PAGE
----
Bombardier Nears $1.25 Billion C Series Deal With Air Baltic

Updated on
  • Airline’s CEO sees order for at least 14 planes by end of 2018
  • Carrier has confidence in aircraft despite U.S. import duties

The Bombardier Inc. CS300 jet aircraft is displayed during a news conference in Mirabel, Quebec, Canada, on Nov. 28, 2016.

Photographer: Valerian Mazataud/Bloomberg

Bombardier Inc., the Canadian planemaker facing U.S. import duties on its C Series jet, is nearing a deal to sell at least 14 of the planes to Air Baltic Corp. in an order with a list value of about $1.25 billion.

The carrier is set to buy CS300 models “definitely before the end of next year,” Air Baltic Chief Executive Officer Martin Gauss said Wednesday, fewer than 24 hours after the U.S. imposed the preliminary restrictions. The airline will switch to an all-C Series fleet, having settled on an additional purchase of the Bombardier jets after also considering Embraer SA’s E2 aircraft family.

“We have made the strategic decision to go to an all-jet fleet,” Gauss said in an interview from Riga, Latvia. “It’s not clear when we will place the order, but we will replace our turboprops with C Series.”

Air Baltic’s endorsement provides a boost to Bombardier after the U.S. Commerce Department slapped duties on the C Series, citing unfair Canadian subsidies after a complaint by Boeing Co. In addition, Bombardier’s rail-equipment unit risks dropping to the No. 3 rank globally after the announced merger of Siemens AG’s train unit with France’s Alstom SA.

The preliminary U.S. ruling on aircraft “doesn’t change our confidence in the C Series,” Gauss said. “This is a political issue. It has nothing to do with the aircraft.”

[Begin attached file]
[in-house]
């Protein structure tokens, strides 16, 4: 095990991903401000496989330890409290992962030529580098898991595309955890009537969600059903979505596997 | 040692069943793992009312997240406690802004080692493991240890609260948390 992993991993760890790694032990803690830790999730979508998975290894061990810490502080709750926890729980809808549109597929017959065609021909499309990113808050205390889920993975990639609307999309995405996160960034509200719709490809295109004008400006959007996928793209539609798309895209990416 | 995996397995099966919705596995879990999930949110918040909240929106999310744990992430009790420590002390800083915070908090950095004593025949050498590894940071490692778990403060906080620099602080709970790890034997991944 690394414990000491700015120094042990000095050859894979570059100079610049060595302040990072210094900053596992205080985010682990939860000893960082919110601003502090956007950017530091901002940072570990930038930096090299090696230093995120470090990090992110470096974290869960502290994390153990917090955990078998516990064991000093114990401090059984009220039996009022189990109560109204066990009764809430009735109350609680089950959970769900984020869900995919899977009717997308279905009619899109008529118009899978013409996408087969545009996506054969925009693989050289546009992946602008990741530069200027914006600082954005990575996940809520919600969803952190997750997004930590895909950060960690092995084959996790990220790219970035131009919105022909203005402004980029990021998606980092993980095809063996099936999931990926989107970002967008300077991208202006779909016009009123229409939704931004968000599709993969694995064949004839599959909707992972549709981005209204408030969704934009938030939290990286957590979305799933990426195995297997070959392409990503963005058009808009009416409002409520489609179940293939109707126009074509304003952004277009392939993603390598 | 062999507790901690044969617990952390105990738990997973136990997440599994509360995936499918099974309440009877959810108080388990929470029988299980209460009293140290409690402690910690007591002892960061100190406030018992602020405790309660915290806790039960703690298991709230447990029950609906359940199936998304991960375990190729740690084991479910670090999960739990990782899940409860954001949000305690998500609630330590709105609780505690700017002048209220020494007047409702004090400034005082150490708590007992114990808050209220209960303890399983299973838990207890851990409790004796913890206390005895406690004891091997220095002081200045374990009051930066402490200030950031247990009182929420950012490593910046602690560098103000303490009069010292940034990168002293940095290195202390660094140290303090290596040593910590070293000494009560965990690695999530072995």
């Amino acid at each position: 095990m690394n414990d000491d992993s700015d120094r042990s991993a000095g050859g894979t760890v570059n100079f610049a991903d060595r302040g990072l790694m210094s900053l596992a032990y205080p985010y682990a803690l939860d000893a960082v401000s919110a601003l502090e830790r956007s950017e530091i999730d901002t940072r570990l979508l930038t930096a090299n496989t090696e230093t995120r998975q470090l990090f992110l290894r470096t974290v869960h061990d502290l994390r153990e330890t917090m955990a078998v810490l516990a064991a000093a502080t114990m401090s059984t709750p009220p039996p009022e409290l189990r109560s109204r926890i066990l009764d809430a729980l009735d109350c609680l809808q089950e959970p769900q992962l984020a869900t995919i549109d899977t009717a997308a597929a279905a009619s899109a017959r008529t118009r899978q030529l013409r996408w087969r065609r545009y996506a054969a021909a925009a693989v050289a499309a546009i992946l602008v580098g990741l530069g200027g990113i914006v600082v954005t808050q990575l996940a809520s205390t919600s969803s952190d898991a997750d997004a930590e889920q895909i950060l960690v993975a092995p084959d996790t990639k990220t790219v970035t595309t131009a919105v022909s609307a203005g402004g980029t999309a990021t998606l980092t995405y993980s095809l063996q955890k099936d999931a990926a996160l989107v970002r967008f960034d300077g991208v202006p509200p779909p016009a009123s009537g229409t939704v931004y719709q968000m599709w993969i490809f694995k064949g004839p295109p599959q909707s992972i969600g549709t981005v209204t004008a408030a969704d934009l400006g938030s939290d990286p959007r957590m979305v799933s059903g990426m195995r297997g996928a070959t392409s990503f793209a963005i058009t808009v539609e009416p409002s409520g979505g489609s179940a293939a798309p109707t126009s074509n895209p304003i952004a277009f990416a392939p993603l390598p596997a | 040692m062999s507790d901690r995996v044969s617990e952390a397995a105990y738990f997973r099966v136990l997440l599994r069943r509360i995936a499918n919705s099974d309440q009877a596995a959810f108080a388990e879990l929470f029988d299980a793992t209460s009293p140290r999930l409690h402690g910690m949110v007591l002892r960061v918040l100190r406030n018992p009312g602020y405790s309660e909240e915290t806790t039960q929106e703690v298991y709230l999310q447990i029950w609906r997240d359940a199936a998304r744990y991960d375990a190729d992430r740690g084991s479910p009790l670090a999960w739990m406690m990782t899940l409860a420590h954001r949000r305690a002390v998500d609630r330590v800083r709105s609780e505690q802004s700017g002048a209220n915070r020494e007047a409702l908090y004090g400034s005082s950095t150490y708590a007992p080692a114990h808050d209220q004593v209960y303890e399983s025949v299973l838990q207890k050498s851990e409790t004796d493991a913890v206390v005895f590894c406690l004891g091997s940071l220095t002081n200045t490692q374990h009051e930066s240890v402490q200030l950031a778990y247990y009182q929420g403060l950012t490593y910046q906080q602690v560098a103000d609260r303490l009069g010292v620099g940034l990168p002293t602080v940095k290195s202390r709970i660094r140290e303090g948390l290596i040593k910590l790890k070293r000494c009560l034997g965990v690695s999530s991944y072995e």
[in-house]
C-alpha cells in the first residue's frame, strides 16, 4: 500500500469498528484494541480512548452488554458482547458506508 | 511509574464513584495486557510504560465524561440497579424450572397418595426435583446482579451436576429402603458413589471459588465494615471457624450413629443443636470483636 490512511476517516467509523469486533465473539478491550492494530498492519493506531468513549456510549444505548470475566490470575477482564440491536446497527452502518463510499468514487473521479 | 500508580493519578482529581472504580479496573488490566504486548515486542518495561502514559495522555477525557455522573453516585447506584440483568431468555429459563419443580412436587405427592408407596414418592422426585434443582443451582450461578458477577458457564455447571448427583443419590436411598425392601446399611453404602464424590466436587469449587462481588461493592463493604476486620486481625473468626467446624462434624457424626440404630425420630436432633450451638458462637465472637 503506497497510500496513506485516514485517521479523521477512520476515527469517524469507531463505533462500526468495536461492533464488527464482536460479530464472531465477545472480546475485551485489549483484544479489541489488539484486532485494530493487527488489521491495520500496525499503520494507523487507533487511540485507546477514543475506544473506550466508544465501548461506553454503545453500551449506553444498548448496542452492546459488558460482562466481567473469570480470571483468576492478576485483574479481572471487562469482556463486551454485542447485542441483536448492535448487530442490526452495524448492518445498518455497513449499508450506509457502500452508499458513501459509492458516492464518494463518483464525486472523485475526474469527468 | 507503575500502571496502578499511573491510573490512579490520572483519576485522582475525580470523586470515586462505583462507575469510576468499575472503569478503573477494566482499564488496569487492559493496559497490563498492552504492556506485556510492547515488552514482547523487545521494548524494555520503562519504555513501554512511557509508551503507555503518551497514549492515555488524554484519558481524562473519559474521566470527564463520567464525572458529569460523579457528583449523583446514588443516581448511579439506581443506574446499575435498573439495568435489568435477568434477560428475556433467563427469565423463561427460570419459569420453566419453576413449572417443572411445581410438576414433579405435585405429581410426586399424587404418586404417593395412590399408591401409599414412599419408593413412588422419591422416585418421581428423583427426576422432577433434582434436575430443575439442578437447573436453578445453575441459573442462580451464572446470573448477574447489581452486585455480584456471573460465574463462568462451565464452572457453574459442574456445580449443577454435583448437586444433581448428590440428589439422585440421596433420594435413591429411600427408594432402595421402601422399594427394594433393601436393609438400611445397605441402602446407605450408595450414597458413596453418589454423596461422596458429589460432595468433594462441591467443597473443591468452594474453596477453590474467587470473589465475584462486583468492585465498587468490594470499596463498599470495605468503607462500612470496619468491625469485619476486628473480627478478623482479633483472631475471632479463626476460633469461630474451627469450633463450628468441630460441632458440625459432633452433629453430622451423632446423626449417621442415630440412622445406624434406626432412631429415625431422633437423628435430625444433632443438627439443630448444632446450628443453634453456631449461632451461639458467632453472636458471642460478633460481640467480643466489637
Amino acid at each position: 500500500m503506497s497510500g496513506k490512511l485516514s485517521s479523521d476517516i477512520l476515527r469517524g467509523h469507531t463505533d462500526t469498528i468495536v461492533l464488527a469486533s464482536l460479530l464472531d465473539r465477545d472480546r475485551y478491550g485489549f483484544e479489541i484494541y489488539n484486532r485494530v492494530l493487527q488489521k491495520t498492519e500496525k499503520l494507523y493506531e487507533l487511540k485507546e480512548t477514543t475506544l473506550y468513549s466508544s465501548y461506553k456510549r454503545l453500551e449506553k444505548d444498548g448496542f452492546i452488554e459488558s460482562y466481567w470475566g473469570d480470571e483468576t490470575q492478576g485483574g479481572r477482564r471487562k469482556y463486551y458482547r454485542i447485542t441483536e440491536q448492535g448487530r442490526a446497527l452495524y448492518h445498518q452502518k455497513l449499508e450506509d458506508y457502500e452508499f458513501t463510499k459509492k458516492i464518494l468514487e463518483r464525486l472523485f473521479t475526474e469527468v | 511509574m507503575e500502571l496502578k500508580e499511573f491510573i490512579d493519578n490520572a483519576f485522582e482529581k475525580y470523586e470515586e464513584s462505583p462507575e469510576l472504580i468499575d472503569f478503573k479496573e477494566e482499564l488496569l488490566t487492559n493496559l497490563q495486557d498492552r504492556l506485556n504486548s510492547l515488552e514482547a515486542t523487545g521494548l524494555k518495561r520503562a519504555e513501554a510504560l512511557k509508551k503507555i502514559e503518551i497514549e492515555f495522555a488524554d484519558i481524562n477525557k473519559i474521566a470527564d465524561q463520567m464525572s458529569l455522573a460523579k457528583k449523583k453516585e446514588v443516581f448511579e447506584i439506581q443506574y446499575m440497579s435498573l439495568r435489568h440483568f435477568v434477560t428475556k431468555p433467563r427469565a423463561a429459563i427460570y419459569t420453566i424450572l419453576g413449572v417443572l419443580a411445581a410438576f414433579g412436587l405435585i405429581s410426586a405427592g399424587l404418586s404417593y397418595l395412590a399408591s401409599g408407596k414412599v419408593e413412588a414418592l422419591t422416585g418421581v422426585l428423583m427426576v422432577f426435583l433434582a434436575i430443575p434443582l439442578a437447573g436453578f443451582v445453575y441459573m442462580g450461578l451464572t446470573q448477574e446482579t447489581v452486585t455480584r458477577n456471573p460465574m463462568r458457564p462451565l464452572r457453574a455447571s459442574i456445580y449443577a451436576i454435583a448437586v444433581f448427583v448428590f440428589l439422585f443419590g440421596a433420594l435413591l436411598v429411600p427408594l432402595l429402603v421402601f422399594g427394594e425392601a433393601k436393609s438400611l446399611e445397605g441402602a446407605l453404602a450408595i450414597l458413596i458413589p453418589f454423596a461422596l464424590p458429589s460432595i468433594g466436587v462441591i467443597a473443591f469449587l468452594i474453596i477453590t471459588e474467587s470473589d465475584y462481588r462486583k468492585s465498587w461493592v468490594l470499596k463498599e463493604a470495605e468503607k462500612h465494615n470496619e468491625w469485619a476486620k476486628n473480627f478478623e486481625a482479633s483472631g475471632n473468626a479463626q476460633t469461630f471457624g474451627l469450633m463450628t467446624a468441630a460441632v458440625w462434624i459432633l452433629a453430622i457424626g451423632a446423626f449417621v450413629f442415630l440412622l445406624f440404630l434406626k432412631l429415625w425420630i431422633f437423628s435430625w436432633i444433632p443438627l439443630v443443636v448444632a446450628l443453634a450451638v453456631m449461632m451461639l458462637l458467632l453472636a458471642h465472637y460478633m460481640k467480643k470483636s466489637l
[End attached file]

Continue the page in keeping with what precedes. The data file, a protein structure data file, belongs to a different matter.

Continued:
International Sales

A major C Series order from a non-U.S. carrier would alleviate fears that a ramp-up in production would be interrupted next year or in 2019, said Nicholas Heymann, an analyst at William Blair & Co.

“This is a hot-button issue for investors,” he said by telephone. “Air Baltic is not a major airline, but they are an existing user that’s coming back, so this will definitely be constructive for Bombardier.”

Air Baltic’s CS300 planes are burning about 21 percent less fuel than the aging Boeing 737-300 aircraft they are replacing, with longer flights typically yielding greater savings, Gauss said. Some of the jets have been flying as much as 17 hours a day, serving routes such as Riga-Madrid and Riga-Baku.

Bombardier said the carrier’s interest showed trust in the C Series. “The aircraft is exceeding performance expectations and is getting overwhelmingly positive reviews from passengers,” Bryan Tucker, a spokesman for the Montreal-based manufacturer, said in an emailed statement.

Based in Riga, Air Baltic already flies seven CS300s and has pending deliveries for 13 more. Shipments from the next order would probably start in 2020, Gauss said, adding that the carrier would include options allowing it to buy some smaller CS100 planes based on demand.

(Updates with analyst comment in sixth paragraph.)
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